Very good point. A bunch of people bought new PCs for entertainment/work-from-home during the pandemic... but how often do people buy a new PC? My friends who buy pre-builts usually buy a new one about every 5-7 years, and that is under normal economic conditions.
Most people I know buy a sub-$1000 laptop every 5-7 years or use their phone for just about everything. My older sister has a ~10 years old PC she only uses to print stuff.
 

daworstplaya

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Being "confident they can use 80-90% of their ICs in next-gen PCs" is one thing, demand for next-gen PCs is another. Having parts for next-gen stuff most of the market is going to skip because they just had their wallets raped during COVID isn't going to help OEMs much. The downward trend that lead to the current over-supply is unlikely to end any time soon.
Not to mention the people that played the Newegg GPU lottery game and never got a shot after months of waiting and just plain gave up. A lot of people I know decided to skip this generation and wait for the next. Same thing with CPUs to a certain extent, whichis why the new Raptor lake and Zen4 CPUs don't excite me much. There is only so much wallet raping a gamer can take before they decide what they have is good enough.
 

systemBuilder_49

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I don't know about you but I am DONE with burning my thighs with the Intel powerpig 11th gen 12th gen or 13th gen processors! Seriously, who enjoys resting a 120w lightbulb on their thighs? There is truly nothing new available from Intel, only AMD is innovating but Intel is using its dirty tricks again to keep AMD laptops off the shelves at retailers!

I won the Newegg lottery and got a 3070 TI for only 25% over MSRP in February. It was the most inefficient gpu available on the 3xxx series, so I had a chance to win it ...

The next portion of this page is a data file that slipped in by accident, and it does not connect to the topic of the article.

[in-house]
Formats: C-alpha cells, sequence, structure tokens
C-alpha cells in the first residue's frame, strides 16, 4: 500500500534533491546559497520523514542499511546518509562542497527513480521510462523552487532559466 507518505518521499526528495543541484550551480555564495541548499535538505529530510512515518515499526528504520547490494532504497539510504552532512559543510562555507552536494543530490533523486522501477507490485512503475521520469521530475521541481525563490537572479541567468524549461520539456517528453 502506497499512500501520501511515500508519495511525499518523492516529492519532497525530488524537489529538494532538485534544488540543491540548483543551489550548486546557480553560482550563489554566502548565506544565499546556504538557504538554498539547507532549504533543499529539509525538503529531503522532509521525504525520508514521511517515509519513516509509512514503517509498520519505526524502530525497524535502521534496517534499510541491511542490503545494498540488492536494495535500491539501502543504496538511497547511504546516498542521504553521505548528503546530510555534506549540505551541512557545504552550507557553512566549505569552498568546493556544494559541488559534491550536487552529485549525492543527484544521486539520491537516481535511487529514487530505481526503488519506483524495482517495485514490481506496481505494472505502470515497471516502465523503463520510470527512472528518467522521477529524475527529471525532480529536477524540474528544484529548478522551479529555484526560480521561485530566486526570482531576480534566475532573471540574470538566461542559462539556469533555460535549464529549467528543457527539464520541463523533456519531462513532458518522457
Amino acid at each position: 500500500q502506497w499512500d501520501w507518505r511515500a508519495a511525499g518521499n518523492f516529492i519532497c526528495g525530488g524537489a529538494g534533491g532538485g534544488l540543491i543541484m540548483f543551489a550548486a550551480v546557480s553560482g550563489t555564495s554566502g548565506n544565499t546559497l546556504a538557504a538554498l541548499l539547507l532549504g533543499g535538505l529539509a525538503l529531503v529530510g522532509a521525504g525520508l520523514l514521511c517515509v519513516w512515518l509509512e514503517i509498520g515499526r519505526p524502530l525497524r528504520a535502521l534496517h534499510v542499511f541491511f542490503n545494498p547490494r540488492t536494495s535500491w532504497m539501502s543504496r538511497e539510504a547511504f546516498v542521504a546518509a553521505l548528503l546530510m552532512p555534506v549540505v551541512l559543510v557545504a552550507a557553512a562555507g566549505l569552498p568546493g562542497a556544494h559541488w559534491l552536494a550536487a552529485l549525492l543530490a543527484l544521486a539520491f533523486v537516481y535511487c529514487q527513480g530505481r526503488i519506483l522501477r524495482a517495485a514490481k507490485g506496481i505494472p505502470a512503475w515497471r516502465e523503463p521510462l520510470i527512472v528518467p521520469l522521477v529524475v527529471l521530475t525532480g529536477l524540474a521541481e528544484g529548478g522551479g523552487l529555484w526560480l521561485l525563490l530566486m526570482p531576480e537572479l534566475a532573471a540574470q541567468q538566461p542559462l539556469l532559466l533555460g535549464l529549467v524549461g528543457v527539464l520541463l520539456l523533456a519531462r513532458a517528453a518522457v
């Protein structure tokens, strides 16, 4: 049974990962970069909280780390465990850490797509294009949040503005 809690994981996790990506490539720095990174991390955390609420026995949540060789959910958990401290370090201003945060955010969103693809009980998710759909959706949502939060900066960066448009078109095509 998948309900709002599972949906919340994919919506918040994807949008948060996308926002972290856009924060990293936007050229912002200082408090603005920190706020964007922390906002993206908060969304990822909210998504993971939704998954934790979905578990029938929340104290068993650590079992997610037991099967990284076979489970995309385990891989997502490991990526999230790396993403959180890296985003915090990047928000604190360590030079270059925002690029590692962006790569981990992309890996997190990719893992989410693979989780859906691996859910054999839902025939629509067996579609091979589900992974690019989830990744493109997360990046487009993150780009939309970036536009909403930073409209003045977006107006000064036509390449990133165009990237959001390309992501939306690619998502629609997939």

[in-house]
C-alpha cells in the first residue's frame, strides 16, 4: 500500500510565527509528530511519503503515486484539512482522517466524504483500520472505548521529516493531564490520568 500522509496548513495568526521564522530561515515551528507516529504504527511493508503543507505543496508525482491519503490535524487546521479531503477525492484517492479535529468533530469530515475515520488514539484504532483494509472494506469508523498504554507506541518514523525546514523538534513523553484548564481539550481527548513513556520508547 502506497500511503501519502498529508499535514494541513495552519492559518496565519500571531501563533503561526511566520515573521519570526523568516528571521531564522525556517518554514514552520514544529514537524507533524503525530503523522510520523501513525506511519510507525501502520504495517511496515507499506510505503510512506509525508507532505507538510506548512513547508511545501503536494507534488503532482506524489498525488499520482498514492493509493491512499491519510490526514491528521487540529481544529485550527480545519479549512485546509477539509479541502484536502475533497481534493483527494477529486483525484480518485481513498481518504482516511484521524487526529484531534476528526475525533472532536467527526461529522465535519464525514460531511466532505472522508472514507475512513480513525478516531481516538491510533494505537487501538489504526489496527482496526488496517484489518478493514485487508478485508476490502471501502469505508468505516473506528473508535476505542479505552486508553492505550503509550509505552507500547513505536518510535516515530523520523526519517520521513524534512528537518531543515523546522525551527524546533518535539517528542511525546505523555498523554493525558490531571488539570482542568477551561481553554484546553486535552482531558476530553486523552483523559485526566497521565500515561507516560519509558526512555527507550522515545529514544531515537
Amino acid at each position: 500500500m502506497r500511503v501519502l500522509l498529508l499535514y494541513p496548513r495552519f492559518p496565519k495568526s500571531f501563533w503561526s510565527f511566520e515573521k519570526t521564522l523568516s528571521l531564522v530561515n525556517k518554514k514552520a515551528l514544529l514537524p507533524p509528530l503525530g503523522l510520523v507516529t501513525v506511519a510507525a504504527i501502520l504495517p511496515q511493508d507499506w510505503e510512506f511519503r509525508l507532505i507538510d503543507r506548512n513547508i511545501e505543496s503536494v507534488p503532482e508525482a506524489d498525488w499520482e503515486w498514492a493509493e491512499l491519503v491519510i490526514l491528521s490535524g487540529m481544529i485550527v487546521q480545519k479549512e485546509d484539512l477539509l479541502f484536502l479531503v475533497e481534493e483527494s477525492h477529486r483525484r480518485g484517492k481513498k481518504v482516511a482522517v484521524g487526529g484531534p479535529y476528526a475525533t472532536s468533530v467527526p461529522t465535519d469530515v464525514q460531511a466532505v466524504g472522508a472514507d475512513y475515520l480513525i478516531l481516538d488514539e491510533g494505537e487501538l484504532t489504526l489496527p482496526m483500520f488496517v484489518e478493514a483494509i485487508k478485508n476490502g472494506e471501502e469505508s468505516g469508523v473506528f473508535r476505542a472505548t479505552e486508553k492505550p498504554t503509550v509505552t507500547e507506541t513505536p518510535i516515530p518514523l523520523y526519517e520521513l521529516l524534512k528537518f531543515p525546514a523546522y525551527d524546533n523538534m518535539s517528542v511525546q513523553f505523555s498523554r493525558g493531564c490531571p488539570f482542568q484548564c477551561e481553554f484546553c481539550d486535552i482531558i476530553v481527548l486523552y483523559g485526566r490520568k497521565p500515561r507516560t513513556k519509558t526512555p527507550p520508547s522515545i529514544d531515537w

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Nspace

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Intel powerpig 11th gen 12th gen or 13th gen processors!
This together with cases like intel's DELL's alienwares not having alternatives of upgradeable RAM for 15 or 14 inches laptops. In the latest three years RAM has come soldered at DELL most advanced mobile models, which translates in heating up already crowded motherboards, let alone negating customers the chance of future upgrading while increasing failure rates...

Stop walled garden strategies that tie innovation and certain good metrics with customer dissatisfaction in others. Many of us have been postponing buys or buying enough-for-a-while product...
You have been lowering your sale numbers and at the present economic climate, we have even less chances to buy, so the damage is done and it shows.
Time for you Companies to better plan ahead and design really interesting products for when the economy recovers
 
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InvalidError

Titan
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In the latest three years RAM has come soldered at DELL most advanced mobile models, which translates in heating up already crowded motherboards, let alone negating customers the chance of future upgrading while increasing failure rates...
Having the memory soldered to the motherboard doesn't make the motherboards meaningfully hotter since it is only 2-3W over about the same board footprint as the memory slot. If anything, having a slot folded over the motherboard would impede airflow across the board and make things hotter overall. Personally, every time I've bad memory, it was bad right out of the box.

If you think on-motherboard memory is bad, some ARM SoCs have the CPU and memory stacked together. That is likely what is down mainstream x86 laptops' future 4-5 years down the line.